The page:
Exactly what is a hidden asset? Several business reference books define it a valued asset that is not listed on the balance sheet of its owner or beneficiary, and/or is moved or transferred with the intention to defraud, hinder or delay discovery by anyone classified as a creditor. Just about any type of asset can be hidden, including real property, jewelry, stocks, bonds, vehicles, aircraft, watercraft, and the most liquid of all assets – money.
Many hidden assets, such as those existing in corporate holdings, various trusts, family-limited partnerships, limited liability companies, charitable foundations, real estate, lawsuit payouts, judgment awards, and vehicle, aircraft and watercraft ownership, can be found through searches of public records. Comprehensive searches of media sources can provide further details about these assets and also supply clues to funds from royalties, contracts, patents, inheritances and other distributions.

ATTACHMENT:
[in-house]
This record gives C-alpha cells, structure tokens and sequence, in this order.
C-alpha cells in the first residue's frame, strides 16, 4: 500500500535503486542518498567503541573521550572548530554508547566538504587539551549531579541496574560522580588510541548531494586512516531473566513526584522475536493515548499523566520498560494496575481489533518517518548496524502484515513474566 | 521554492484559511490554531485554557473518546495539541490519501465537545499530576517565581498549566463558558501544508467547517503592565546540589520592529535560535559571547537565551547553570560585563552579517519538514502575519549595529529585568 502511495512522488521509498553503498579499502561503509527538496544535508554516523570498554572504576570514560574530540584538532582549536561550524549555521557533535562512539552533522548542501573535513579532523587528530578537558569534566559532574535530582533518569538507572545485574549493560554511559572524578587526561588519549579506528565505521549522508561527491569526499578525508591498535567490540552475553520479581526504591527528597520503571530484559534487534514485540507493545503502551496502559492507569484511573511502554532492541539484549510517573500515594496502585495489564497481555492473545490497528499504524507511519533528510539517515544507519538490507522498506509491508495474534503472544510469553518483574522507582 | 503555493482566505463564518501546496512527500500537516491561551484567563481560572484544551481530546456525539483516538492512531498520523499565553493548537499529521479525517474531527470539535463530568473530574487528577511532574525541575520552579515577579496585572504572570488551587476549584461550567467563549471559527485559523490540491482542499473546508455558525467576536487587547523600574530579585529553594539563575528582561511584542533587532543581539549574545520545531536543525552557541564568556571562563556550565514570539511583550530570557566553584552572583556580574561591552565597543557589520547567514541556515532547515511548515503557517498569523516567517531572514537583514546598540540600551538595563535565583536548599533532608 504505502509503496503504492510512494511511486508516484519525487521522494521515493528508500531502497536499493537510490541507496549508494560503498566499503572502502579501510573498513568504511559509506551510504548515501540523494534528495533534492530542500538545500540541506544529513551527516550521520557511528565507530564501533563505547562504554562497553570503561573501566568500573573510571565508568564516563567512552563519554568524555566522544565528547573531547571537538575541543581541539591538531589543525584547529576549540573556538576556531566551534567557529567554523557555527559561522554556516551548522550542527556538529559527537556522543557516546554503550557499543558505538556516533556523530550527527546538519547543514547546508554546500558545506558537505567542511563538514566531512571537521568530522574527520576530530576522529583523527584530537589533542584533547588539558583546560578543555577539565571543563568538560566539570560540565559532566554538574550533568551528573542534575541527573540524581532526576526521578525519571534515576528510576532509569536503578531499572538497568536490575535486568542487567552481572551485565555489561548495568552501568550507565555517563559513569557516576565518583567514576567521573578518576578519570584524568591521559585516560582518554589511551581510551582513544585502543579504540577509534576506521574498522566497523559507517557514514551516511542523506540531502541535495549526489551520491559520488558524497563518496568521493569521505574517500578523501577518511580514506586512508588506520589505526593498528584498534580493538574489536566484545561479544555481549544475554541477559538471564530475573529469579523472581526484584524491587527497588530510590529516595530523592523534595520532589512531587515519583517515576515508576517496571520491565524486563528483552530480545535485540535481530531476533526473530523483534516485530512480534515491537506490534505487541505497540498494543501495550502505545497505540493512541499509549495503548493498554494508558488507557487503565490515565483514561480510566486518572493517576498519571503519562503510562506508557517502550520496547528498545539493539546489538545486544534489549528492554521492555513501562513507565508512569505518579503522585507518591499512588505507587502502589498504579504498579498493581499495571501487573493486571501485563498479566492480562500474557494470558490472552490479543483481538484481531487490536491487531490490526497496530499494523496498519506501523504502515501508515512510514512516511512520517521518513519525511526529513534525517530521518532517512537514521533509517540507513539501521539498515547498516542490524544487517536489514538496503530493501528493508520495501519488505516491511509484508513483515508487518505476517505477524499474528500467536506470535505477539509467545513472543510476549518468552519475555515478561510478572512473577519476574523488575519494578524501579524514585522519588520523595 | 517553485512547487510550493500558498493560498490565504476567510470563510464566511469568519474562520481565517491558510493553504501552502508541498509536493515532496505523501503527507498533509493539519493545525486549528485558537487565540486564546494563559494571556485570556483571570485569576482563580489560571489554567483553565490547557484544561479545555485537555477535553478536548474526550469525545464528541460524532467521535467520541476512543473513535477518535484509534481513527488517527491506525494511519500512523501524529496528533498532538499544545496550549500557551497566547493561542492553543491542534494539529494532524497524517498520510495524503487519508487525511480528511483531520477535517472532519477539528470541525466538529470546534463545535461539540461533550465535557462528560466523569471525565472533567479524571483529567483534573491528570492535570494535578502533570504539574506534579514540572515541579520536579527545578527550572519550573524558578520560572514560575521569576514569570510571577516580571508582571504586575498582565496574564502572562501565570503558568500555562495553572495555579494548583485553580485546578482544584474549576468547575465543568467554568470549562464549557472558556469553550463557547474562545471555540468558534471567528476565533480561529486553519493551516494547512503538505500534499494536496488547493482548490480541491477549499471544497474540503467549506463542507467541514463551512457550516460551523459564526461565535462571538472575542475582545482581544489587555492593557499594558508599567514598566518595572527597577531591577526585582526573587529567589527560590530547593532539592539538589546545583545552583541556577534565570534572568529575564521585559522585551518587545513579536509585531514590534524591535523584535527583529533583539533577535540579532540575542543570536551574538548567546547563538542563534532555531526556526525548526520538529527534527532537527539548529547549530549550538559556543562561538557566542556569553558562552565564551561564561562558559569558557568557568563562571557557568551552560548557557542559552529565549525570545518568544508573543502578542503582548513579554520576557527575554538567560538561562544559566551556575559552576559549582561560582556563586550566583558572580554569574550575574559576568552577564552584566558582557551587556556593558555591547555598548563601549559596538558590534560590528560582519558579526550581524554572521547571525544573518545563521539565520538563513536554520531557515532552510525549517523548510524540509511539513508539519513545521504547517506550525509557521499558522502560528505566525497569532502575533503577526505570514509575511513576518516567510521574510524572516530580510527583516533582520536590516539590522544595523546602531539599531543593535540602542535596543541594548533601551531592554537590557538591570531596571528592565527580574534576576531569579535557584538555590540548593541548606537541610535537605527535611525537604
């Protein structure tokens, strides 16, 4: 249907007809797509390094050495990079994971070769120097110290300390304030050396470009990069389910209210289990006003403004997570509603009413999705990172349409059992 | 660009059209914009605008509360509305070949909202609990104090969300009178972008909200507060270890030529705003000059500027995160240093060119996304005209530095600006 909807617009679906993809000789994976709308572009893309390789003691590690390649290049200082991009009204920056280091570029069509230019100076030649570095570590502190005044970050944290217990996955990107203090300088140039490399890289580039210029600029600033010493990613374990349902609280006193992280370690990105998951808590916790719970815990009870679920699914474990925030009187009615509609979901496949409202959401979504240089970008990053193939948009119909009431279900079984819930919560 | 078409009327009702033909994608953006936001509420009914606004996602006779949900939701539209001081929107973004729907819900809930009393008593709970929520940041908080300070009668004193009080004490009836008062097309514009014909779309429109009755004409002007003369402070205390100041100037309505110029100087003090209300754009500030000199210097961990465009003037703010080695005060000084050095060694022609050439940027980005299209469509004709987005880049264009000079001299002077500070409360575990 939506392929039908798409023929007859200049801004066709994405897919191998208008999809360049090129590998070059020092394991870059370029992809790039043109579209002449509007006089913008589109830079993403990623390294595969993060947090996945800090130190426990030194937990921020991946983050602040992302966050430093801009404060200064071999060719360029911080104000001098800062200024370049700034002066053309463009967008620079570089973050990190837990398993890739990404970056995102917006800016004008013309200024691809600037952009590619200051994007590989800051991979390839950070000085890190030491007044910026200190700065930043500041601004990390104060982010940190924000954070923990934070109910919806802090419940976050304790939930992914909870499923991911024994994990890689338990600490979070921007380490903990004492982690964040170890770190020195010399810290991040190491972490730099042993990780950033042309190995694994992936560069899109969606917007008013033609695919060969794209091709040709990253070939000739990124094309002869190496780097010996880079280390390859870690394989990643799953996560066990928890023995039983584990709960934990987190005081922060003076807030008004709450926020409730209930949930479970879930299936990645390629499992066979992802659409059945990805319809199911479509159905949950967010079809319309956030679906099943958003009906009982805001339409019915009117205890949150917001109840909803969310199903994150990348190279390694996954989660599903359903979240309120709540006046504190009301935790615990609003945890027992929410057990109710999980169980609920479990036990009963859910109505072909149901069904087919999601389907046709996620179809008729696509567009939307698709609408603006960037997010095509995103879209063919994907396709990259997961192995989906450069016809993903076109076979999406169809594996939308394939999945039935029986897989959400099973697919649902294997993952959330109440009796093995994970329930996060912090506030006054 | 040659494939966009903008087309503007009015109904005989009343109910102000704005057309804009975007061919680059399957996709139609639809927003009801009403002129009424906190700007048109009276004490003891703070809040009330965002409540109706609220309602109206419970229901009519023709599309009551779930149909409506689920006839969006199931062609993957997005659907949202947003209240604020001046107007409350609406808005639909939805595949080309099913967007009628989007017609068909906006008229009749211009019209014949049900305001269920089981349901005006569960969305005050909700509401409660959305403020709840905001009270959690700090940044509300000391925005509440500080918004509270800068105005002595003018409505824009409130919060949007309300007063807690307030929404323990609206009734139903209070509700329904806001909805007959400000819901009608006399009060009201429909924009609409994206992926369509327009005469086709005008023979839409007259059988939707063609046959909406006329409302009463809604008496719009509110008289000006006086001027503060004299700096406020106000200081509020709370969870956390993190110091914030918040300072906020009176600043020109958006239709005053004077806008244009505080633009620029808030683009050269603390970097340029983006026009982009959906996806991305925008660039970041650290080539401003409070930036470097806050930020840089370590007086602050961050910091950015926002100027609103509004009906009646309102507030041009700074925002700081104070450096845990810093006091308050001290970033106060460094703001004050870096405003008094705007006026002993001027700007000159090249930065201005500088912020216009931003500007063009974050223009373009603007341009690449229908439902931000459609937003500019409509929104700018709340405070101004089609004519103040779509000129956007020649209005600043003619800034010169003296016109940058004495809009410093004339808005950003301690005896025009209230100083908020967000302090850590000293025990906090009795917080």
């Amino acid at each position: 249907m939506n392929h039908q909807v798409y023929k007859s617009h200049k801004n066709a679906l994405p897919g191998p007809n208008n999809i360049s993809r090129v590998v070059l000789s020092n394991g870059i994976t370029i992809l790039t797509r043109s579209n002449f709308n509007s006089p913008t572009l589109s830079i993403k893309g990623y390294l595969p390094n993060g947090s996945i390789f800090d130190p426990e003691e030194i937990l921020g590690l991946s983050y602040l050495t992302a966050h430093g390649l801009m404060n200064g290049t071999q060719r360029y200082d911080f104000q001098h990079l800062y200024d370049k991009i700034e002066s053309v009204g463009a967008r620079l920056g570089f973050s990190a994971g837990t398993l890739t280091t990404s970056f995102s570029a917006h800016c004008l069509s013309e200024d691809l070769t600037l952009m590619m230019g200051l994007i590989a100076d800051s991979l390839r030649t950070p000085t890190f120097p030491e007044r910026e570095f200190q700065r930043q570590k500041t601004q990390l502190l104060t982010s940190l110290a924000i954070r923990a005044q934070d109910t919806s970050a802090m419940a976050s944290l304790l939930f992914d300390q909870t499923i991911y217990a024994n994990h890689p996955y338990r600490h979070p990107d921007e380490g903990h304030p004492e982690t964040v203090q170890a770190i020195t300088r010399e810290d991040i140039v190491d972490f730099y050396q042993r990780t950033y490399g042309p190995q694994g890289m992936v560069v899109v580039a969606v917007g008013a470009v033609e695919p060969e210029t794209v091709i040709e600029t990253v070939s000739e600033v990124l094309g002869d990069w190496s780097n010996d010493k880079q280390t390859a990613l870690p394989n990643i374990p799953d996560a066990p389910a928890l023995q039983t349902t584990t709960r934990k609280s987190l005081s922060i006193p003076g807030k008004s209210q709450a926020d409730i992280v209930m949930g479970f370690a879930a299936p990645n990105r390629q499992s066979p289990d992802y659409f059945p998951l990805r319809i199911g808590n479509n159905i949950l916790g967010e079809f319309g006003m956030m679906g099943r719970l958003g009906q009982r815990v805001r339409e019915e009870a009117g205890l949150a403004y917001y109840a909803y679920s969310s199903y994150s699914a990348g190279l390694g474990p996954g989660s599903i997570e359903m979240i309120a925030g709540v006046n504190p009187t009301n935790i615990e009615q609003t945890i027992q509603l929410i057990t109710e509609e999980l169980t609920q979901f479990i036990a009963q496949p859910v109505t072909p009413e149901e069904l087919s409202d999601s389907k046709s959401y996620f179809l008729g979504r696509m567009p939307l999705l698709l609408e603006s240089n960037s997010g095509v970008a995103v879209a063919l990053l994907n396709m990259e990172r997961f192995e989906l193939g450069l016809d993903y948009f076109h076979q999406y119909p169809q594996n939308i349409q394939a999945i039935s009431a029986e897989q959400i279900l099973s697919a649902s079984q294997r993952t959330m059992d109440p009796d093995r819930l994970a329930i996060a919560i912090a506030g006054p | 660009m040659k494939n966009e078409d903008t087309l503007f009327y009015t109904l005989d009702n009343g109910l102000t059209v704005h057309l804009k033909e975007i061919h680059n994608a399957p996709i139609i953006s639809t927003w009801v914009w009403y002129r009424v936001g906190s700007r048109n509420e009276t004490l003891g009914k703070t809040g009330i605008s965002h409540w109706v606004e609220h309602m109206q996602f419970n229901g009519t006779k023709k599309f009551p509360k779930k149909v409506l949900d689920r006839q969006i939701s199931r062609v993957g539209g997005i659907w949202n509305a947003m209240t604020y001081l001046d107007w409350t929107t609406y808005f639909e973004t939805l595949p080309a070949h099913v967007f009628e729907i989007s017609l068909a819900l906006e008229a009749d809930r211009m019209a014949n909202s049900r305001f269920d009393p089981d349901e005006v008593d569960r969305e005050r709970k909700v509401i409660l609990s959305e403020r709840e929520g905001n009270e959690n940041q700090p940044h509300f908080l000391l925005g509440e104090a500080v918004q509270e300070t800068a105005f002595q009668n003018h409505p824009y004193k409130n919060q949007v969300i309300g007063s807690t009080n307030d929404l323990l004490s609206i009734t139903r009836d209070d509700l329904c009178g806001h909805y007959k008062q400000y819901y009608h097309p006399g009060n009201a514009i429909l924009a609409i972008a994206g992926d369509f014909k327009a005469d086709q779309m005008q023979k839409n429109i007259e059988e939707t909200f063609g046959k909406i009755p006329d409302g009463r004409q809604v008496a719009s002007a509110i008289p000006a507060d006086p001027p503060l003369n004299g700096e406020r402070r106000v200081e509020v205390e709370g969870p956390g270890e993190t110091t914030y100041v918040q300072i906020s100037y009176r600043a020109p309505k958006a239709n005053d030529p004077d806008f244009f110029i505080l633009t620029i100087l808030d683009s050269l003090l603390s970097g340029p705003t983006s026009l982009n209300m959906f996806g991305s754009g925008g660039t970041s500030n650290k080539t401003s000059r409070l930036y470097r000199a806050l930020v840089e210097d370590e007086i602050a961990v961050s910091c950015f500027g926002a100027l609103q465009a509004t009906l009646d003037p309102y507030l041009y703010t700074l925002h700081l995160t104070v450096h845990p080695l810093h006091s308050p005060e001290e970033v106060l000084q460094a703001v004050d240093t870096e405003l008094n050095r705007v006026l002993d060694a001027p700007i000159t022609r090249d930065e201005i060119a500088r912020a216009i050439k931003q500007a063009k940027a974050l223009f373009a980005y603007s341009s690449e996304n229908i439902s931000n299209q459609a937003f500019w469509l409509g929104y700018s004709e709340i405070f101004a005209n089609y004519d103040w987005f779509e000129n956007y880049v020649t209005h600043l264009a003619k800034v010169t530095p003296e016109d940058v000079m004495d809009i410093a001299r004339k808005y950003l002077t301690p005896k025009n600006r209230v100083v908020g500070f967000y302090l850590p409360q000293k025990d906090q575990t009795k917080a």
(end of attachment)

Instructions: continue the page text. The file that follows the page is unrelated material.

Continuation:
The hardest of all hidden assets to reach — and those not reported in public records — are held outside of the United States. Various Caribbean and other island nations, and certain European enclaves are laden with “wealth preservation strategies” that offer secrecy-ruled offshore accounts and asset protection trusts (OAPTs) that keep the creditors away. Financial experts and fraud examiners say that OAPTs are especially popular hideouts because the “hider” can make himself or herself the beneficiary of these trusts, and thus protect the money from third-party claims, consistent with foreign laws which do not recognize the American “fraudulent transfer” concept. OAPTs are nearly impossible to collect against, even with a valid judgment from the U.S. While information for such assets is not publicly available, media reports about mode of living and certain activities can provide indications of possible concealed assets abroad.